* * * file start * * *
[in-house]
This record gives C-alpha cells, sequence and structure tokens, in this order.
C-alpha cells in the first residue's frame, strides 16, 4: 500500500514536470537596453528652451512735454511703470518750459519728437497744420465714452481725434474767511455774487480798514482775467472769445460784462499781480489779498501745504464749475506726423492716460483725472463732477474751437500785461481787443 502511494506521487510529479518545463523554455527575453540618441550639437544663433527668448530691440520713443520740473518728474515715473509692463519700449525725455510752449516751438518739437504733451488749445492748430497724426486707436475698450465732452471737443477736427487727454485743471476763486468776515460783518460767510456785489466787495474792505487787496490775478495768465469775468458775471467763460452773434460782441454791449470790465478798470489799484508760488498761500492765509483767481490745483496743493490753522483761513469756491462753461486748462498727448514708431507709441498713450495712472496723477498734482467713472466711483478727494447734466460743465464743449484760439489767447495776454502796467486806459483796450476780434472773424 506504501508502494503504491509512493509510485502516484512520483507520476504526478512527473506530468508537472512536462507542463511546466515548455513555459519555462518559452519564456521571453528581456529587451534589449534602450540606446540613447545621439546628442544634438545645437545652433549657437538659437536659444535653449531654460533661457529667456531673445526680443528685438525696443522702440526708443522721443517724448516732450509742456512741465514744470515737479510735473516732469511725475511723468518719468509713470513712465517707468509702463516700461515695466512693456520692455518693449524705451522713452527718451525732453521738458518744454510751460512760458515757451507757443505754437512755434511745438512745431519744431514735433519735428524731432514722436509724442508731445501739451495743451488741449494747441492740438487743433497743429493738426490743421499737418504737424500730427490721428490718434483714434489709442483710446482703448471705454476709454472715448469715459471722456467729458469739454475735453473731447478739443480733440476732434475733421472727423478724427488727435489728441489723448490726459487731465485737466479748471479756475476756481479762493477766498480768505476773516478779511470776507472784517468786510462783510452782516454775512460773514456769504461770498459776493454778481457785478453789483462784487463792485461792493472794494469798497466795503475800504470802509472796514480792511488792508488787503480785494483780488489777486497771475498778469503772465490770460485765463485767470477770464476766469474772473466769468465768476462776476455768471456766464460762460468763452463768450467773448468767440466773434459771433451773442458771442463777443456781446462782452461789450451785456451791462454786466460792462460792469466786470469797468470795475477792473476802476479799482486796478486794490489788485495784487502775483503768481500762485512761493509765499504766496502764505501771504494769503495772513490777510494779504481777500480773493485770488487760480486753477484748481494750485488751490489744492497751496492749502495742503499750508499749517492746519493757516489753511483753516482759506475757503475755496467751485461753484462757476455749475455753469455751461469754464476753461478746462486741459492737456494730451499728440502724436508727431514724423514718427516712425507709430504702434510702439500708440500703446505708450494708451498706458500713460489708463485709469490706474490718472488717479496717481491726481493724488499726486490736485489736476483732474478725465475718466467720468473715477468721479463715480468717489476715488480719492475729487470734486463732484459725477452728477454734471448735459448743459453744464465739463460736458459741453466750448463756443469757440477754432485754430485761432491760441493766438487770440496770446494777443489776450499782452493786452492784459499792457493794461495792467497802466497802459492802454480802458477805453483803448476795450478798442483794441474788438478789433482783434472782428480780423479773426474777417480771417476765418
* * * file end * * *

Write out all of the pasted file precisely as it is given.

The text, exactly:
[in-house]
This record gives C-alpha cells, sequence and structure tokens, in this order.
C-alpha cells in the first residue's frame, strides 16, 4: 500500500514536470537596453528652451512735454511703470518750459519728437497744420465714452481725434474767511455774487480798514482775467472769445460784462499781480489779498501745504464749475506726423492716460483725472463732477474751437500785461481787443 502511494506521487510529479518545463523554455527575453540618441550639437544663433527668448530691440520713443520740473518728474515715473509692463519700449525725455510752449516751438518739437504733451488749445492748430497724426486707436475698450465732452471737443477736427487727454485743471476763486468776515460783518460767510456785489466787495474792505487787496490775478495768465469775468458775471467763460452773434460782441454791449470790465478798470489799484508760488498761500492765509483767481490745483496743493490753522483761513469756491462753461486748462498727448514708431507709441498713450495712472496723477498734482467713472466711483478727494447734466460743465464743449484760439489767447495776454502796467486806459483796450476780434472773424 506504501508502494503504491509512493509510485502516484512520483507520476504526478512527473506530468508537472512536462507542463511546466515548455513555459519555462518559452519564456521571453528581456529587451534589449534602450540606446540613447545621439546628442544634438545645437545652433549657437538659437536659444535653449531654460533661457529667456531673445526680443528685438525696443522702440526708443522721443517724448516732450509742456512741465514744470515737479510735473516732469511725475511723468518719468509713470513712465517707468509702463516700461515695466512693456520692455518693449524705451522713452527718451525732453521738458518744454510751460512760458515757451507757443505754437512755434511745438512745431519744431514735433519735428524731432514722436509724442508731445501739451495743451488741449494747441492740438487743433497743429493738426490743421499737418504737424500730427490721428490718434483714434489709442483710446482703448471705454476709454472715448469715459471722456467729458469739454475735453473731447478739443480733440476732434475733421472727423478724427488727435489728441489723448490726459487731465485737466479748471479756475476756481479762493477766498480768505476773516478779511470776507472784517468786510462783510452782516454775512460773514456769504461770498459776493454778481457785478453789483462784487463792485461792493472794494469798497466795503475800504470802509472796514480792511488792508488787503480785494483780488489777486497771475498778469503772465490770460485765463485767470477770464476766469474772473466769468465768476462776476455768471456766464460762460468763452463768450467773448468767440466773434459771433451773442458771442463777443456781446462782452461789450451785456451791462454786466460792462460792469466786470469797468470795475477792473476802476479799482486796478486794490489788485495784487502775483503768481500762485512761493509765499504766496502764505501771504494769503495772513490777510494779504481777500480773493485770488487760480486753477484748481494750485488751490489744492497751496492749502495742503499750508499749517492746519493757516489753511483753516482759506475757503475755496467751485461753484462757476455749475455753469455751461469754464476753461478746462486741459492737456494730451499728440502724436508727431514724423514718427516712425507709430504702434510702439500708440500703446505708450494708451498706458500713460489708463485709469490706474490718472488717479496717481491726481493724488499726486490736485489736476483732474478725465475718466467720468473715477468721479463715480468717489476715488480719492475729487470734486463732484459725477452728477454734471448735459448743459453744464465739463460736458459741453466750448463756443469757440477754432485754430485761432491760441493766438487770440496770446494777443489776450499782452493786452492784459499792457493794461495792467497802466497802459492802454480802458477805453483803448476795450478798442483794441474788438478789433482783434472782428480780423479773426474777417480771417476765418